English photographer. He studied at Bristol University (BSc, 1978) and in 1980 held his first solo exhibition, House Portraits (1980), which featured large format images of modern, detached suburban houses. An initial influence from the colour documentary work of William Eggleston was reflected in his own café interiors of the early 1980s, many of which appeared in the series A1—The Great North Road (1983), a photographic record of ordinary places on an old national arterial road. These pictures provided evidence of Graham's attraction to social themes and to the traces of history in the everyday, a recurrent characteristic of his work. In 1984 he completed Beyond Caring, a series of photographs of Department of Health and Social Security offices, that could be read politically in the light of the period's high unemployment and unpopular government. A series of trips to Northern Ireland, beginning in 1984, resulted in three series addressed to the troubles: Troubled Land (1987), which looked for evidence of political instability in the landscape; In Umbra Res (1994), which concentrated on images of people; and Untitled (Cease Fire) (1994), which reflected on the nature of peace and instability in a series of images of the sky. Later he completed a series on Europe after the fall of the Berlin Wall, New Europe (1993); on Japan, Empty Heaven (1995), and a series of portraits of young people in clubs and bars, End of an Age (1999).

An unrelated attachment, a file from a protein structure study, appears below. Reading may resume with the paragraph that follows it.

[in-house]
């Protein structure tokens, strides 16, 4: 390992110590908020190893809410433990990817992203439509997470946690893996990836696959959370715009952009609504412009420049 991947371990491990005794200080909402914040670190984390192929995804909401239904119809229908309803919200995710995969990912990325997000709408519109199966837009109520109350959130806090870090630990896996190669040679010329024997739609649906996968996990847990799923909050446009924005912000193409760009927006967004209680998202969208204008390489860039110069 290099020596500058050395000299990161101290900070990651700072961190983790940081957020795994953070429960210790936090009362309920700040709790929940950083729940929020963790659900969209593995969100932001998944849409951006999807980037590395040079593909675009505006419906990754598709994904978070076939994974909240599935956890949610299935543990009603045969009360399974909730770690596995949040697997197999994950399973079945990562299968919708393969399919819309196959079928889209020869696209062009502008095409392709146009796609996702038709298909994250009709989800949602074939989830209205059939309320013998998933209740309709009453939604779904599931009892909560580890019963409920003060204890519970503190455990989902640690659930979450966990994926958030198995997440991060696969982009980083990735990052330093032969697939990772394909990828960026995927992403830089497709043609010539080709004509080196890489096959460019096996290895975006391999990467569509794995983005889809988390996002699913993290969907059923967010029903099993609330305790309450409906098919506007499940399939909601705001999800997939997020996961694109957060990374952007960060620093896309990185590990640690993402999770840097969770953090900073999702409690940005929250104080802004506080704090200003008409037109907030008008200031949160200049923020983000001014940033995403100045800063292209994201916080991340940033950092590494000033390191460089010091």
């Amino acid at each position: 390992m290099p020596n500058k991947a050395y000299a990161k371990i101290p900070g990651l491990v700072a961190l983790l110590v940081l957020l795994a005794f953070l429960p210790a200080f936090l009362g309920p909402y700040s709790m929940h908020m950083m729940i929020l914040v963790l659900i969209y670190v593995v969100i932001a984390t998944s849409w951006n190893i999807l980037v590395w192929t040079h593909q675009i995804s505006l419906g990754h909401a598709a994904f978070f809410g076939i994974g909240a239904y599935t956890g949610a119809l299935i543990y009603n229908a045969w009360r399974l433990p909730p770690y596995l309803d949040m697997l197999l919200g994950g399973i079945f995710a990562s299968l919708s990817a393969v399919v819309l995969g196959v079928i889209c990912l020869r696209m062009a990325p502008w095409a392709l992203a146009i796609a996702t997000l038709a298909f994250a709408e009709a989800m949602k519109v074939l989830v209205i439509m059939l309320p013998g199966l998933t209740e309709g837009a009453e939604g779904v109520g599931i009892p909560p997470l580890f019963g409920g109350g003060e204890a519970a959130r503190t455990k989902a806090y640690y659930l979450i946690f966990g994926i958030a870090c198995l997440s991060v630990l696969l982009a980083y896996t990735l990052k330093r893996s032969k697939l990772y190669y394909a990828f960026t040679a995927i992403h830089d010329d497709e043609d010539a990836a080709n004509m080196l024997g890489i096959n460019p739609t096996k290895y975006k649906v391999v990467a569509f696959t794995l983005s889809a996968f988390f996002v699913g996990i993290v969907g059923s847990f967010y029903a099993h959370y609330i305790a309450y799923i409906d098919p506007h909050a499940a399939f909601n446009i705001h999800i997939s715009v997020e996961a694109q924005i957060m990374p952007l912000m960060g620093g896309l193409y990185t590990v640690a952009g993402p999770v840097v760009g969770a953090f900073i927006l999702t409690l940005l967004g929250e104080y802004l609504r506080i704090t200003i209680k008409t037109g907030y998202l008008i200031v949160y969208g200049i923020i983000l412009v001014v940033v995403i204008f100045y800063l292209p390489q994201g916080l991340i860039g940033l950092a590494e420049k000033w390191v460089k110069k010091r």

Empty Heaven (exh. cat., interview by U. Grosenick, Wolfsburg, Kstmus., 1995)
G. Wearing, A. Wilson and C. Squiers: Paul Graham (London, 1996)
Paul Graham: End of an Age, interview by J. Winters (Zurich, 1999)
10 December 2000